Drone footage of construction at The Refuge Ranch - March 2018

Drone footage of construction at The Refuge Ranch - March 2018

But it’s easy to focus on the flashy parts of the programming and forget that the journey of each survivor will be far from easy. As I walked up those hills today, leaning on my bike for support, I felt like my legs might give out from under me. I considered going home early--ending the ride halfway through. Then I thought about how these girls are going to experience intense frustration during their time at The Refuge. It’s feels good to hear about survivors finding freedom through life on a farm with therapy dogs, but in reality, each story is going to be an uphill battle. In the anti-trafficking movement, we know that many survivors run away from care. In fact, it’s considered part of the recovery process. But for these girls to heal, they have to be willing to push through that pain and reach the place where the hill levels out. And there at the top, even if just for a bit, they can look back and see how far they’ve come and be encouraged to keep going. Just like I felt in the middle of my ride today, it’s going to seem near impossible to reach the top. But the best part is, just like I will not be alone on my ride this summer, these girls will not be alone in their recovery. They will have more resources and support than any other survivor before them has experienced. The Refuge is making sure of that, and they are doing so with big plans to make those resources available to many, many more survivors in the future as they expand The Refuge to other cities and states.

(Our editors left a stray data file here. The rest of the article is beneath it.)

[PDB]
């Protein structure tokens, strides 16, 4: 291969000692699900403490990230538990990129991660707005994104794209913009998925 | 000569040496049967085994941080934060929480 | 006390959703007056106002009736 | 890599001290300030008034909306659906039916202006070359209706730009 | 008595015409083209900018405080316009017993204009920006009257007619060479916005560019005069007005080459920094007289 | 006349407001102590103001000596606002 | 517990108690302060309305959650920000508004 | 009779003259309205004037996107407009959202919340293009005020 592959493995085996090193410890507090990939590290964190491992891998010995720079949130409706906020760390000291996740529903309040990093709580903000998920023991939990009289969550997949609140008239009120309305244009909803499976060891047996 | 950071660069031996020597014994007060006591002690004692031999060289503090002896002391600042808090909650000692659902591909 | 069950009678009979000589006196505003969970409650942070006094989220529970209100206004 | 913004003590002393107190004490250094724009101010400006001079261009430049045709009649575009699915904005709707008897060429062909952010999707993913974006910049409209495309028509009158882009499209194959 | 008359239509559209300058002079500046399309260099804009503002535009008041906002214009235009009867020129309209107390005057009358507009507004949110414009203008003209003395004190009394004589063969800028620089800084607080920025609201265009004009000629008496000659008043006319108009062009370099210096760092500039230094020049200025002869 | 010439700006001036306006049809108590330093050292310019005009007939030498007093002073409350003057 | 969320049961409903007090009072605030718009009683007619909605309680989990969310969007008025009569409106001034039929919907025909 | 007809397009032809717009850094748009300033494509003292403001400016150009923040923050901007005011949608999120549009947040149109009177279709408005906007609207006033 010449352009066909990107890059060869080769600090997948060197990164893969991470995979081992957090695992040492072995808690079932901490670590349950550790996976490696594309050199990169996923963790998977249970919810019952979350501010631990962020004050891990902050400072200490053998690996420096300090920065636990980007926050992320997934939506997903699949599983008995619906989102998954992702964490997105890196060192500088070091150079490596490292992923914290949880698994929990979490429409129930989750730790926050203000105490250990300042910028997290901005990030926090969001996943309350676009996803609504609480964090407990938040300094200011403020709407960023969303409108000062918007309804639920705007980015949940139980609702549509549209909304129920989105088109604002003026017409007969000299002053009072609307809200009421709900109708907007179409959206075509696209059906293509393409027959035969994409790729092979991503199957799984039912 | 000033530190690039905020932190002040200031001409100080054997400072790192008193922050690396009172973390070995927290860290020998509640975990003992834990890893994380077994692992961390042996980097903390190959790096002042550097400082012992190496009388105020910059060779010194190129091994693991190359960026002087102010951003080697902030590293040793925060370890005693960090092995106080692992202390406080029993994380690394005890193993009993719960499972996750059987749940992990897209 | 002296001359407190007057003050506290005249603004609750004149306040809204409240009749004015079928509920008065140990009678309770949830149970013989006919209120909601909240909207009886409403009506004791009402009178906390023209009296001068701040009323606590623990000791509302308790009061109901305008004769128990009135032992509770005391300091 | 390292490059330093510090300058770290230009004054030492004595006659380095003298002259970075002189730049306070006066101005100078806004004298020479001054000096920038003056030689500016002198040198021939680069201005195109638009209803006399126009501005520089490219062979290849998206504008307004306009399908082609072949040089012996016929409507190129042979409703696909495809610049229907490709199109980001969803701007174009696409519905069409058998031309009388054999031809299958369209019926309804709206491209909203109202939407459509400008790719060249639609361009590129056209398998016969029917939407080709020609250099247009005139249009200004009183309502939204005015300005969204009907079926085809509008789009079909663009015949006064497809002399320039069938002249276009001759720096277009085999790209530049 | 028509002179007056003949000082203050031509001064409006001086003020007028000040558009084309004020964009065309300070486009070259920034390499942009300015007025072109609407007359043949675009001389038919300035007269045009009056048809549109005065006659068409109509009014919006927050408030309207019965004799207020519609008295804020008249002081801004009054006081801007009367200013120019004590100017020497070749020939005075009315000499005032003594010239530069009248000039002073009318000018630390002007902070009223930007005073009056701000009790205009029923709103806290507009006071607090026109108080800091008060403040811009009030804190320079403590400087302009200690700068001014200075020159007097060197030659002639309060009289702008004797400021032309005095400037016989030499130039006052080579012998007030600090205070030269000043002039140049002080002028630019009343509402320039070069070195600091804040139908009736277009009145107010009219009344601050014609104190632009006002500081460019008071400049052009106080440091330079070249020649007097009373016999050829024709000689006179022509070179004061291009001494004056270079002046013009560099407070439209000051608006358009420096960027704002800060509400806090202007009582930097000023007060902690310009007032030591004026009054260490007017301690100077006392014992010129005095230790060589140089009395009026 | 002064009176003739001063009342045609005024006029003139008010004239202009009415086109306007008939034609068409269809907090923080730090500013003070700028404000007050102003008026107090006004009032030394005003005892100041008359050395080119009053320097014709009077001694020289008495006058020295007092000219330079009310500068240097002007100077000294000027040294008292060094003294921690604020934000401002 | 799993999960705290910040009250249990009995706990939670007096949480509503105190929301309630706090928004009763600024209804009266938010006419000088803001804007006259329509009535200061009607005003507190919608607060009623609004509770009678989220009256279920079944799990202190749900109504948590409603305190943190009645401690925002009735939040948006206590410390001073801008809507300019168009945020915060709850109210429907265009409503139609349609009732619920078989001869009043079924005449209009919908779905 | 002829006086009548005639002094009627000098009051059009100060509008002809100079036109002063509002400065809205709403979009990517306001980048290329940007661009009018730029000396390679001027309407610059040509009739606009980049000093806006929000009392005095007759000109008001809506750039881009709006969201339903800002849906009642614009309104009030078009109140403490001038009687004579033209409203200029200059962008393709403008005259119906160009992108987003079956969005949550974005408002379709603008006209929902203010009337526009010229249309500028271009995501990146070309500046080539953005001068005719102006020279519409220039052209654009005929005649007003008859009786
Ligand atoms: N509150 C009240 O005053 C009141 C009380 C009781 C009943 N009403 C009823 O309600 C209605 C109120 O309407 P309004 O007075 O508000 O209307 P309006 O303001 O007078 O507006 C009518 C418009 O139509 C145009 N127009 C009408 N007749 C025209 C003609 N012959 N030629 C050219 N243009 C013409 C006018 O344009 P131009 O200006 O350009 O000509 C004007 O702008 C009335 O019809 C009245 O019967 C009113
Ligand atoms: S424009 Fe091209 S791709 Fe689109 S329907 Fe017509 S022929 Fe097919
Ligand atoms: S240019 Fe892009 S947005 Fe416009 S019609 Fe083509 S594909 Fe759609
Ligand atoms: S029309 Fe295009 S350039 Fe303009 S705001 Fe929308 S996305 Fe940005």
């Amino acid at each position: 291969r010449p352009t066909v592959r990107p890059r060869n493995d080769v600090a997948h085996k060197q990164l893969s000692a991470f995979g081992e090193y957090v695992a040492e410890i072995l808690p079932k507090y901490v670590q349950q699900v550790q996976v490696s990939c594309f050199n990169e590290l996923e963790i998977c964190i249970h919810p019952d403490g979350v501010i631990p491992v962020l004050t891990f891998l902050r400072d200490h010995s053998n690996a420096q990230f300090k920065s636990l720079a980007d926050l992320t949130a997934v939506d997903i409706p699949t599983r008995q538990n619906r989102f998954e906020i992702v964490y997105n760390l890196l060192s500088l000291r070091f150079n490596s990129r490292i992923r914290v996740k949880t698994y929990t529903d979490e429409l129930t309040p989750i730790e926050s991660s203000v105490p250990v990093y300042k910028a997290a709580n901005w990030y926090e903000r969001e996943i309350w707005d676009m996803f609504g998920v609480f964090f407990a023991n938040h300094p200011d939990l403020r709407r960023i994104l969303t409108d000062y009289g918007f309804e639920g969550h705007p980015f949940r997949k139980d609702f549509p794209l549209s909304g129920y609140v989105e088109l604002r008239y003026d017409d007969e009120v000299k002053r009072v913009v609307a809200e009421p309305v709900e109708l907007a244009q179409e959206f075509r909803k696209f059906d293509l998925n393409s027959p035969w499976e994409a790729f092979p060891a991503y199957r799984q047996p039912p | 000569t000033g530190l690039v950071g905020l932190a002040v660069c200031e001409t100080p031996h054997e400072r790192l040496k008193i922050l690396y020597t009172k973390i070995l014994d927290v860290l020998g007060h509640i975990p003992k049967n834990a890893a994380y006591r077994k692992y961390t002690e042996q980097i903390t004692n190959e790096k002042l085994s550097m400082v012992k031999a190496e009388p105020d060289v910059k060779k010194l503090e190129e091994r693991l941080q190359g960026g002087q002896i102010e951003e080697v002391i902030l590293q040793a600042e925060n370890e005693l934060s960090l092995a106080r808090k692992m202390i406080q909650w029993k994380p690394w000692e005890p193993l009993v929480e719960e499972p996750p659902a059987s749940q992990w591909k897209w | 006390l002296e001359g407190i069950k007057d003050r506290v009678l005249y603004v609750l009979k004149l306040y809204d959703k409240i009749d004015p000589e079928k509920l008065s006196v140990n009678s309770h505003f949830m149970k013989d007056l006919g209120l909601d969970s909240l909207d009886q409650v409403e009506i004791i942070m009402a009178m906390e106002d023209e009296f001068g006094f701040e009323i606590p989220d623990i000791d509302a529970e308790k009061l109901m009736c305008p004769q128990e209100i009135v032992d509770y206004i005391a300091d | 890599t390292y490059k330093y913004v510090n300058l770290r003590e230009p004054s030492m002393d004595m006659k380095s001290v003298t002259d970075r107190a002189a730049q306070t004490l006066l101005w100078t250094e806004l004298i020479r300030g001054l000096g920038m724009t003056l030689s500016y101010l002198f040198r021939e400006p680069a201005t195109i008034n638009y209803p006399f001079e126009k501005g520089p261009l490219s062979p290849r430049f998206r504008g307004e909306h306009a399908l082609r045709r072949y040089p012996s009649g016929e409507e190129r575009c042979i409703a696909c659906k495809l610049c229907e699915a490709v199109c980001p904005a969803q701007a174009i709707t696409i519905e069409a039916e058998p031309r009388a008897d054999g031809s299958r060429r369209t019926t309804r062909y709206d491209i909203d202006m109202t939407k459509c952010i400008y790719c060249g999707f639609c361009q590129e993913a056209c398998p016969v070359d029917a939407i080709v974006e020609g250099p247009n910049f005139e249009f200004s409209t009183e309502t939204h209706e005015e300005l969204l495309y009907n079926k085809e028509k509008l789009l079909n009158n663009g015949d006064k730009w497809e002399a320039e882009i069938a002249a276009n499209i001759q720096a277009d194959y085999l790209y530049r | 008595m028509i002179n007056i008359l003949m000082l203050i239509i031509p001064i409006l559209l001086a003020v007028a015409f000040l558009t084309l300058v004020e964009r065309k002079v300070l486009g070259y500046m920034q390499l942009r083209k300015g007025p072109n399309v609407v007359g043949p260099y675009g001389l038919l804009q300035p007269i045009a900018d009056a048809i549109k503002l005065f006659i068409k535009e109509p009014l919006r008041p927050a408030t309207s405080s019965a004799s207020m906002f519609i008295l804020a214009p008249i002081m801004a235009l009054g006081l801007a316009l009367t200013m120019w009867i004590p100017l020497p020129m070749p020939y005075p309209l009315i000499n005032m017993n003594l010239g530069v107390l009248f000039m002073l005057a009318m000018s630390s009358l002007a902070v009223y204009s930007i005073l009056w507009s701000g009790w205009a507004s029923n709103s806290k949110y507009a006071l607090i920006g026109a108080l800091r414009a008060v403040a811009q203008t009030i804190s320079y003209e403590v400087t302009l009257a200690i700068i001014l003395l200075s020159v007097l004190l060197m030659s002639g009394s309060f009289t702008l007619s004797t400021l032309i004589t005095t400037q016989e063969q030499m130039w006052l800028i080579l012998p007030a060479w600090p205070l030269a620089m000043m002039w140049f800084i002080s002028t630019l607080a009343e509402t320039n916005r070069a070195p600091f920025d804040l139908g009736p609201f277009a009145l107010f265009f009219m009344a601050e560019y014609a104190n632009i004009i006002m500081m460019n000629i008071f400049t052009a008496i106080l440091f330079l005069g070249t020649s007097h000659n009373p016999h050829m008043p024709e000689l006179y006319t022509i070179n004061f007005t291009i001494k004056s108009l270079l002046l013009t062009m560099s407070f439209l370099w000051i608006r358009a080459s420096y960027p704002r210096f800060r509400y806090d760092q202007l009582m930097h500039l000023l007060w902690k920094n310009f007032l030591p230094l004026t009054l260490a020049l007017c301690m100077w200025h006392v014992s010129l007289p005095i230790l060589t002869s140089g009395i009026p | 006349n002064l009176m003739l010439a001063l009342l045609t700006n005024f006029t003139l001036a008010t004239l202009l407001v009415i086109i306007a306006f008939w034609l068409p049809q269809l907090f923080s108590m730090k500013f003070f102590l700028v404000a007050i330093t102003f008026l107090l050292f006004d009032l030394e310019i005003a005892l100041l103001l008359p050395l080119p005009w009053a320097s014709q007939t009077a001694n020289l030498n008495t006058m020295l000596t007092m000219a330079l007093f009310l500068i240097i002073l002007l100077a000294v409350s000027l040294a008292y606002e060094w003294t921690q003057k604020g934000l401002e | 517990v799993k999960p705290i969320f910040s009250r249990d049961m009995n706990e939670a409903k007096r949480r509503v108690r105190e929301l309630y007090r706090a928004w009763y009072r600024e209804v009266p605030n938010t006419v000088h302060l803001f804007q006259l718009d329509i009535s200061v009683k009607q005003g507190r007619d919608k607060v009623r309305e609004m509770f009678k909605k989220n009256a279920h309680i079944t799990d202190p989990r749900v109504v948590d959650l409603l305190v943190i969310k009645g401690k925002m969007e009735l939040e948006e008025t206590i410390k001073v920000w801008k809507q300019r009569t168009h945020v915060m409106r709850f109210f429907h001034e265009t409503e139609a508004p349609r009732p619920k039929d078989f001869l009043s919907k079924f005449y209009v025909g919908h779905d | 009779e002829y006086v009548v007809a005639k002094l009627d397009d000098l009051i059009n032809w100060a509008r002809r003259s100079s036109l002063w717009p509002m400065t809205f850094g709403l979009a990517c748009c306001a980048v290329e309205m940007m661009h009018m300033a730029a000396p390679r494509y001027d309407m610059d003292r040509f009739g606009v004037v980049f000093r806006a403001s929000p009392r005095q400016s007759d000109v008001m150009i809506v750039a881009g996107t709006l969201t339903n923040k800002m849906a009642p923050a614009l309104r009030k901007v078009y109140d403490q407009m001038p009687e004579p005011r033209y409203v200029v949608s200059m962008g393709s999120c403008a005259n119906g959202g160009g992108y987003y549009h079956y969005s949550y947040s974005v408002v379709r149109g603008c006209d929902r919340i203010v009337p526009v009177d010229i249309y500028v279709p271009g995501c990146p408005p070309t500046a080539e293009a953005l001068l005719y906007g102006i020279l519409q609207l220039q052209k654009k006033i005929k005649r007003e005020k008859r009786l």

Though I finally made it up those hills and back home, my little legs can only do so much on their own. Without your support behind us, our efforts are futile. Stop and think of a frustrating time in your life when you would not have made it out without the love and support of another person. Let’s make that support happen for the first girls who will walk into The Refuge this August. And let’s make that possible for the many survivors to come after them. Support our ride and the work of The Refuge by making a donation. Help keep my little legs going, and who knows, maybe next time I won’t have to walk up the hill.